This is a newly translated roundtable featuring the staff involved with the hand-drawn animation portion of Love, Chuniybo, & Other Delusions – Take On Me (key animation and in-betweens). It was published in the “This is Who We Are Now!! 2019” book sold alongside tickets to the 2019 KyoAni & Do Event and sold individually.
Looking back at our works 2019
Love, Chunibyo, & Other Delusions – Take On Me –
Director: Tatsuya Ishihara
Character Designer/Chief Animation Director: Kazumi Ikeda
Prop Design: Hiroyuki Takahashi
Rikka’s clothing motif was a caterpillar!
– When production started on Love, Chunibyo, & Other Delusions – Take On Me – (hereafter Take On Me), what kind of discussions did you have?
Ishihara: What I remember is talking with Ikeda-san about Rikka’s clothing and saying “I imagine her as a caterpillar and butterfly.”
Ikeda: I was incredibly bewildered when he said the word “caterpillar.” (laughs) But when he explained “Rikka is a young lady, so I’d like to represent her moving from a caterpillar into her cocoon and then the transition into a butterfly,” I completely understood what he meant. However, how would you make a caterpillar cute? I searched through the internet for images of caterpillars, but of course they aren’t cute at all.
Ikeda: So because of that discussion, I designed that her clothing when first setting out on their trip in the image of a caterpillar and her next coat would be like a cocoon….
Ishihara: We designed her clothing in a butterfly motif originally, but I thought that the fluttering around would put too much additional burden on the animator staff, so we settled on her wearing the clothes you see in the scene on the boat now. That is modeled after the common bluebottle butterfly. Also, I wanted Nibutani’s clothes to have a cheer girl and school uniform motif.
Ikeda: You said at the very beginning that you “wanted the cheer uniform clothing to have 84” on the chest of the clothes. What was the reason for that?
Ishihara: Why 84 in particular…… I believe that I must like that number.
Ishihara: It was Ikeda-san’s design sense that had Nibutani’s hair in a side ponytail when she was in Shichimiya’s bedroom.
Ikeda: A hairstyle just for that room. I designed that as a hair style that you’d wear only in a bed room that was different than the same hairstyle she would wear outside.
– The characters’ clothes in the film are the same, but are coordinated differently throughout the film.
Ikeda: This film is a trip, so it’d be strange if all their clothes that they’d take along would be different, so to reduce the size of their luggage, I changed how they would be coordinated while keeping the same clothes themselves. However, Dekomori was different. I thought that she’d certainly be someone who’d bring along more sets of clothes, so she wore completely different ones throughout.
Ishihara: Touka’s clothes are always a struggle as well.
Ikeda: Aren’t they? I was so anxious while designing her wedding dress. If I were to draw it from the front, then it would be a very detailed design, but if I tried to make it simpler, then it would look cheap and ugly. I struggled balancing between those two. Also, this film is the first time in the franchise where she doesn’t wear her choker, so I added that aspect.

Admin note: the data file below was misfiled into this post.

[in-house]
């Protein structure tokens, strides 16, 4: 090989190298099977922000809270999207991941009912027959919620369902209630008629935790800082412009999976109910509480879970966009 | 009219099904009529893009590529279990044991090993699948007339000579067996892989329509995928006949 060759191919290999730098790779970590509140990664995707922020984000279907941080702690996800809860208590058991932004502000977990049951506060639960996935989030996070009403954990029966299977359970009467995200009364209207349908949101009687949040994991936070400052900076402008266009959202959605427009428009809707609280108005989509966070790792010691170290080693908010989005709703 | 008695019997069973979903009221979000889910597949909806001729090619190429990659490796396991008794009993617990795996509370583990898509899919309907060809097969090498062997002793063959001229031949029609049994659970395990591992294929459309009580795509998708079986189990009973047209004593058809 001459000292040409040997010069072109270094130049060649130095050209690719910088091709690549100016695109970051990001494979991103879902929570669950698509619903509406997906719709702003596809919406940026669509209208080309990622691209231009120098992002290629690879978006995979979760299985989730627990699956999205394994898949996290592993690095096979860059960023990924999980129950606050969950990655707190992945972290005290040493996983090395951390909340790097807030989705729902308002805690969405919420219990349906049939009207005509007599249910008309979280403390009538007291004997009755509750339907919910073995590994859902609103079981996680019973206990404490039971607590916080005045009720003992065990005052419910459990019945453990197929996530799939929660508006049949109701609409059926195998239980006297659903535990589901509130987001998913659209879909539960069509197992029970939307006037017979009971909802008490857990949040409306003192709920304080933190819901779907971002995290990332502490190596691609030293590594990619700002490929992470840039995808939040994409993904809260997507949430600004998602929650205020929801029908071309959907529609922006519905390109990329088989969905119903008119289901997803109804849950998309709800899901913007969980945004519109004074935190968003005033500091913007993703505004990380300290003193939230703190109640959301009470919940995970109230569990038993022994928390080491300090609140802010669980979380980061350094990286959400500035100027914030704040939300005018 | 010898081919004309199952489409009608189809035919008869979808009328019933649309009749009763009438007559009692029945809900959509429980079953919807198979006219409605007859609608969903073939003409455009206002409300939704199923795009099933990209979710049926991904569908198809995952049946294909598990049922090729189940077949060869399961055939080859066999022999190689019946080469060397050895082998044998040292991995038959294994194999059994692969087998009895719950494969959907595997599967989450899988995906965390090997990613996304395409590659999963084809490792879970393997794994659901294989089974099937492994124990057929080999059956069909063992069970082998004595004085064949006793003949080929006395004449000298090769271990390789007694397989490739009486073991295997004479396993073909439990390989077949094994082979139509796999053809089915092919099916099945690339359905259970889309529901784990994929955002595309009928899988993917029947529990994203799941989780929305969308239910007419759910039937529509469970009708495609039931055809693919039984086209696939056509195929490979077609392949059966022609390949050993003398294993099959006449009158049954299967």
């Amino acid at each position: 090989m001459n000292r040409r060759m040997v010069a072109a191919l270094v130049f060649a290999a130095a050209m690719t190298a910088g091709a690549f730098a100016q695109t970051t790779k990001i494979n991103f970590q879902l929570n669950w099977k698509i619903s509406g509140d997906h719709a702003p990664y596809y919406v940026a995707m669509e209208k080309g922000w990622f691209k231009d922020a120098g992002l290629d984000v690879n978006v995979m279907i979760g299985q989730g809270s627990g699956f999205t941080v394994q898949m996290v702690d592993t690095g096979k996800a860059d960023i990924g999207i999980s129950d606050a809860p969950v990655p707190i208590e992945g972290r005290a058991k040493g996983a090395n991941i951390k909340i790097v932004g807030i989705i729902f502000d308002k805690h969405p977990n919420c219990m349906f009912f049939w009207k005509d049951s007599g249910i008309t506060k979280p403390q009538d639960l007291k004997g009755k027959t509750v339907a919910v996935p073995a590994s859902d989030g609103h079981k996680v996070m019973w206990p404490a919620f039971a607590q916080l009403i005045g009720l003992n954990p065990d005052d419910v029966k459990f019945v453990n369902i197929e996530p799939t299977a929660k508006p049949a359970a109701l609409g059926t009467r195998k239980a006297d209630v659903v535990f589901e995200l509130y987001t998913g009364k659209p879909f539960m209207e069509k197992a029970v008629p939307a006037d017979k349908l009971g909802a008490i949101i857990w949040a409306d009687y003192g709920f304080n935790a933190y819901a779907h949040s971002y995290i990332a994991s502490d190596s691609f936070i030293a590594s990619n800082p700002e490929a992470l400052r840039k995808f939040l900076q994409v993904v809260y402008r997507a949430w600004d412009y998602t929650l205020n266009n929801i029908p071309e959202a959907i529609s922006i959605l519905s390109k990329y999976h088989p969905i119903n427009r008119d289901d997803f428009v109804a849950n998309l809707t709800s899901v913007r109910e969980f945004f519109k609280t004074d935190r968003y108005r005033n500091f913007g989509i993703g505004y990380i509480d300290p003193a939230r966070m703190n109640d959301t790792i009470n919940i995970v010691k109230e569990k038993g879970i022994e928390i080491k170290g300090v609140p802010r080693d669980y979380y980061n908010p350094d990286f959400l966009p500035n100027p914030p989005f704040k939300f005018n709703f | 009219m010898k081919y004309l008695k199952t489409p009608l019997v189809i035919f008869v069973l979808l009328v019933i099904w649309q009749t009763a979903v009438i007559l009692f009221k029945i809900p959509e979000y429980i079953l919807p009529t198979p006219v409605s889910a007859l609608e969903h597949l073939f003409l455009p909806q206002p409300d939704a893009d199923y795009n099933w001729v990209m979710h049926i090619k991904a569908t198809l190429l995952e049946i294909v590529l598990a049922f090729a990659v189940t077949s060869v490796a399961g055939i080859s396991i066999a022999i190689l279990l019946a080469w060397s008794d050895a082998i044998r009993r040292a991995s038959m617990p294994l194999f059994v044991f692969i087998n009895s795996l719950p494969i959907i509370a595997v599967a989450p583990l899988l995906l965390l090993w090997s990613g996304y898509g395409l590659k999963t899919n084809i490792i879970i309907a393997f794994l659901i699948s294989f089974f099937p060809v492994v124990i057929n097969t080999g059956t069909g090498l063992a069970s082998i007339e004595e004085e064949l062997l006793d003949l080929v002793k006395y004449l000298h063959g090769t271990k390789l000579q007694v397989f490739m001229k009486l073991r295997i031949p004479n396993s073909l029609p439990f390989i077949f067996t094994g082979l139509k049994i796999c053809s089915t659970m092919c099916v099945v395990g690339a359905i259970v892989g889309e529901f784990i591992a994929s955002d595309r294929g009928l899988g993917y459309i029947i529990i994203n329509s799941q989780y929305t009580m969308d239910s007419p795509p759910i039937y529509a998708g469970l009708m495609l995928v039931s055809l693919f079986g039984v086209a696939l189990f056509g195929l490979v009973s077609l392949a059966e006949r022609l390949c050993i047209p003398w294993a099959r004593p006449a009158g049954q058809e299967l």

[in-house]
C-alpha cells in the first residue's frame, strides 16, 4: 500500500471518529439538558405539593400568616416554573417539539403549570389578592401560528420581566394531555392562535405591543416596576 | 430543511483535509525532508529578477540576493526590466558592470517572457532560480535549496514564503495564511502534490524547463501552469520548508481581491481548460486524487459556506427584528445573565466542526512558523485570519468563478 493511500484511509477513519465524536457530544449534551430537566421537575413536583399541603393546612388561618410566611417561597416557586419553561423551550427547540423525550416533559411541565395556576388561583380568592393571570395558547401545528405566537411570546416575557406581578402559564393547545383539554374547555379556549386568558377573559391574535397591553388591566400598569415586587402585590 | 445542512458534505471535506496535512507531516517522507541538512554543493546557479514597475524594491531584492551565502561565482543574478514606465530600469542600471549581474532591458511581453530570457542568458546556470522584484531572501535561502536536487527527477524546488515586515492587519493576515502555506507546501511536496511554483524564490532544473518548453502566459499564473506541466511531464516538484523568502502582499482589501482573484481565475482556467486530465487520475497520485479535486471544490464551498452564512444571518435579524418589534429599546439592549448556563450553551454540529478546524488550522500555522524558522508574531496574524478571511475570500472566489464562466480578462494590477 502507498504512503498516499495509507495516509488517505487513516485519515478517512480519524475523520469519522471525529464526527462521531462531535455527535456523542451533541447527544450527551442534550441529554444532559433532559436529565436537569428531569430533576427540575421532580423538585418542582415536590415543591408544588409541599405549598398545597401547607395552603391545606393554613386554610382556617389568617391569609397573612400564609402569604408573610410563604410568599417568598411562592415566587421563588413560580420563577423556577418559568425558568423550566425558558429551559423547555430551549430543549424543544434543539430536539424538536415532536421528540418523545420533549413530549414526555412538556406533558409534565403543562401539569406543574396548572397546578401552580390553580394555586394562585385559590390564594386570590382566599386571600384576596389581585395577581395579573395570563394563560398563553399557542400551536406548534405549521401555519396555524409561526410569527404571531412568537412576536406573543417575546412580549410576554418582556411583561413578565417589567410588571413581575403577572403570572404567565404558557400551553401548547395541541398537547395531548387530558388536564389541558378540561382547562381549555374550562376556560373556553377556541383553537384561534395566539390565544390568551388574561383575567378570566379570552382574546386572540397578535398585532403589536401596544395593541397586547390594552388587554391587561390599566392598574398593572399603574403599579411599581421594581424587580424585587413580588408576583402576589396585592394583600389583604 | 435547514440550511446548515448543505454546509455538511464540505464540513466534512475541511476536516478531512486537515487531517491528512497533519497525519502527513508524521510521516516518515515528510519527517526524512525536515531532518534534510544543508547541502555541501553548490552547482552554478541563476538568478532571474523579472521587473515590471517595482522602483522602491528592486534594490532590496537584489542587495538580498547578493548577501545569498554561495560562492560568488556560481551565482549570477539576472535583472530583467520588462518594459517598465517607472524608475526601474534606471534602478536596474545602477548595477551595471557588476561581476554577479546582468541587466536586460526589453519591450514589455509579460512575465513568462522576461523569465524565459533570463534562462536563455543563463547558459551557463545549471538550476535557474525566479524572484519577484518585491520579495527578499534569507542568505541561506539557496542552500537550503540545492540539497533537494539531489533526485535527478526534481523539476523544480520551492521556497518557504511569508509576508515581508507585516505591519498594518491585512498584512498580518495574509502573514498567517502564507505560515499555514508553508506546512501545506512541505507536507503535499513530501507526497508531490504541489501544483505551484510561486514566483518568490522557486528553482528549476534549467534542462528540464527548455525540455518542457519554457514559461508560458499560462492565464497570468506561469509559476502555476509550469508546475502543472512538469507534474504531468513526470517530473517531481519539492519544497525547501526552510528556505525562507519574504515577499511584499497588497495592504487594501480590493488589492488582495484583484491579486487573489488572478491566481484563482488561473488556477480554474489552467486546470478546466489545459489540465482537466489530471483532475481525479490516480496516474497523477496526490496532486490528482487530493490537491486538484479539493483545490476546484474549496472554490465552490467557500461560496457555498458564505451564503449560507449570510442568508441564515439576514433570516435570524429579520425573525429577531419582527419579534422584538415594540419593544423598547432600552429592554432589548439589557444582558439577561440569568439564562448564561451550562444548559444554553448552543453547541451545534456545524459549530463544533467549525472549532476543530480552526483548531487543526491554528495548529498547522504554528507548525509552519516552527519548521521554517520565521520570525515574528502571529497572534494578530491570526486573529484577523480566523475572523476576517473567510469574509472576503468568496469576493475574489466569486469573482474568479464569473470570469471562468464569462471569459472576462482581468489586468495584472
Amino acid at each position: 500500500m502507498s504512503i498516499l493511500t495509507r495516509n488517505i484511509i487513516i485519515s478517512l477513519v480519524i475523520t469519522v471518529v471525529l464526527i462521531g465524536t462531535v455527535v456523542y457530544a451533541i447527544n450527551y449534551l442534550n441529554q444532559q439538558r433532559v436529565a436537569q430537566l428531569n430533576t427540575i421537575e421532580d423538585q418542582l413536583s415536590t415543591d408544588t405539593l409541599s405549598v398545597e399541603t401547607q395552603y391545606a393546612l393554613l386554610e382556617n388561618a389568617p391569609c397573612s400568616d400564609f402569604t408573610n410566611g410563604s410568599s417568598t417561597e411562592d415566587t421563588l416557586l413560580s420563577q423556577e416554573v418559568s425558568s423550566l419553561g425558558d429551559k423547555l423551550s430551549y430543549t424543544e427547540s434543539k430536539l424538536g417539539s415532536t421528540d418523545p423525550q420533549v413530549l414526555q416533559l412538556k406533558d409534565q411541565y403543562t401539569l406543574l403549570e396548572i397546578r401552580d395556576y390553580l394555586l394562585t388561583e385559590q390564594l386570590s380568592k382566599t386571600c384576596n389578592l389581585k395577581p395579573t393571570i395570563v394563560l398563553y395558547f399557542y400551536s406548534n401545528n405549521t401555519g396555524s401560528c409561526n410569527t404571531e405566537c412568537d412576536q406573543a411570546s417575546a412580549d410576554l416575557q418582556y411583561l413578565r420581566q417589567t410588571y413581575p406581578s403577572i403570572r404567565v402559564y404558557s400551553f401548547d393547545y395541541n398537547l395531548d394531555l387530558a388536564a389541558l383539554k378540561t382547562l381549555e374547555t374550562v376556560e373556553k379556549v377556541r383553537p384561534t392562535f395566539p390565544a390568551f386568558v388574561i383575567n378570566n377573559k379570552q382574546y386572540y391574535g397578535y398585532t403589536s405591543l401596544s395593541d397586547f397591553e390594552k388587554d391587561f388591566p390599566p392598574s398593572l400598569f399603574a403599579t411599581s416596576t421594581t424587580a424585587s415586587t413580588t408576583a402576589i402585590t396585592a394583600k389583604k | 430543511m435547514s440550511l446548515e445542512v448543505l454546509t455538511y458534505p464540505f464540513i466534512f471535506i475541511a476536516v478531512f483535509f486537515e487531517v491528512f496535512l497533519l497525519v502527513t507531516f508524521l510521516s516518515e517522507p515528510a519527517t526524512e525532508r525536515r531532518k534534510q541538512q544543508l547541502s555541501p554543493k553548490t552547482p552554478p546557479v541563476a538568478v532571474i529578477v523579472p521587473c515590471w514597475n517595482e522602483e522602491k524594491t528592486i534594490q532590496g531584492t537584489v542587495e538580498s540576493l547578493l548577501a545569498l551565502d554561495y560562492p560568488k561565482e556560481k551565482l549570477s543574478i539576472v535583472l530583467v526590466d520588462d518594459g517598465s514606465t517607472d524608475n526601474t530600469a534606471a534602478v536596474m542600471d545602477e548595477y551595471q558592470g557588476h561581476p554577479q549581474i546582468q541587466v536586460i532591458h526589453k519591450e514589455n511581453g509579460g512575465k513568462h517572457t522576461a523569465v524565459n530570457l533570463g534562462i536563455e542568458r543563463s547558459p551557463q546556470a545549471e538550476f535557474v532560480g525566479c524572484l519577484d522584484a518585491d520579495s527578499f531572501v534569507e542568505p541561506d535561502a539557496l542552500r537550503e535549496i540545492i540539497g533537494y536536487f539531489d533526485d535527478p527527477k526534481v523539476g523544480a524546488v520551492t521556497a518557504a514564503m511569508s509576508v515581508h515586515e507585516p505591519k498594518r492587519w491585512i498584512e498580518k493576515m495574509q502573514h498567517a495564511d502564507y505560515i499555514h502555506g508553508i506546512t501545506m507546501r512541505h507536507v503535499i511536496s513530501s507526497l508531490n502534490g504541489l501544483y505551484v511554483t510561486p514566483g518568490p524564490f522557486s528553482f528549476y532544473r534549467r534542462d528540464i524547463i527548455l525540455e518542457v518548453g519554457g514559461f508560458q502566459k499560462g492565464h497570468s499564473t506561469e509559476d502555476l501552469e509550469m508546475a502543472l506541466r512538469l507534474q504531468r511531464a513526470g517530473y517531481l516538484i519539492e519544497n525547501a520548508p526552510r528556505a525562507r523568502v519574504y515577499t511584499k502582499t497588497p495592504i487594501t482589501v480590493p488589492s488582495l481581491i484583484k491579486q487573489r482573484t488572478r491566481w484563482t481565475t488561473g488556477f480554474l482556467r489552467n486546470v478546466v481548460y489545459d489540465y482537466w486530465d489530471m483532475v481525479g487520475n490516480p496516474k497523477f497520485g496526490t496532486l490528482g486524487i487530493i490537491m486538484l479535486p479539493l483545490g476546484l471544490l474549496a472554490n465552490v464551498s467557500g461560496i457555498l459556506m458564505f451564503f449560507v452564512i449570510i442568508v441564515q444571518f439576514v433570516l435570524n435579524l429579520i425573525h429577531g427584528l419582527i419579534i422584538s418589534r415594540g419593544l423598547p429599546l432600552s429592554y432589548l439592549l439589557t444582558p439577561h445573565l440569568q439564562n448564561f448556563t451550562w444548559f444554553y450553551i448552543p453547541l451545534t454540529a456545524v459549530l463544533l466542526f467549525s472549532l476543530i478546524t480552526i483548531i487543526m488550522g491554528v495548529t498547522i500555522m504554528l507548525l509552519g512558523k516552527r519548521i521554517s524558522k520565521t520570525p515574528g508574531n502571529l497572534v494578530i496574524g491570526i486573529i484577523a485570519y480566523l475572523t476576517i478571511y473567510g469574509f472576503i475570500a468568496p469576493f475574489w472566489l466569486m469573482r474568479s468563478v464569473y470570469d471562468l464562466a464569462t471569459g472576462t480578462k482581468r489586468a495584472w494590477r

Ishihara: When it came to designing clothes, we had two patterns: one where I would convey a precise image to Ikeda-san like Rikka’s caterpillar to butterfly style and another where I would leave it to her to design and then ask for changes when it was done. For this film, I generally left it all to Ikeda-san to design other than Rikka and Nibutani’s clothes. Her work on Dekomori’s clothes was especially cute.
Ikeda: But when it came to Dekomori’s wedding ceremony dress, I presented a dress based off of a ladybug motif to Ishihara-san and he said “Please make it normal.”
Ishihara: In what way would there need to be a ladybug? (laughs)
Ikeda: It’s a wedding, so there has to be ladybugs. I was reminded of an old wedding song.
Ishihara: Wait a minute, you didn’t say that. (laughs)
Ikeda: It’s somewhat of a Showa way of thinking. (laughs)
Gaps in life reflect “chuunibyo-ish” thoughts
– Please tell us about the props that were newly designed for this film.
Ishihara: Rikka’s suitcase was created very early on, wasn’t it?
Ikeda: We needed it for the teaser visual, so it was created first.
Ishihara: Right it was. That’s why the clothes were still uniforms and other aspects were from the TV series.
Takahashi: But I remember worrying when designing that suitcase.
Ishihara: You worried over it?
Takahashi: I did. Ishihara-san gave me clear instructions of a “coffin image” for it, but through trial and error, there’s only fragments of that image in the design sheets. At one point, the handle was supposed to be bone-shaped, but I had already forgotten about the instructions when I was revising my designs.
Ishihara: You’re right, it’s certainly a different shape.
Ikeda: If you hadn’t mentioned anything, I wouldn’t have noticed that part….
Ishihara: I also asked Takahashi-san to design the ring that Yuuta gives Rikka in a “butterfly motif” as well.
Takahashi: In addition to the butterfly, I also mixed in some designs like a “suspicious skull ring” with what the vendor was selling.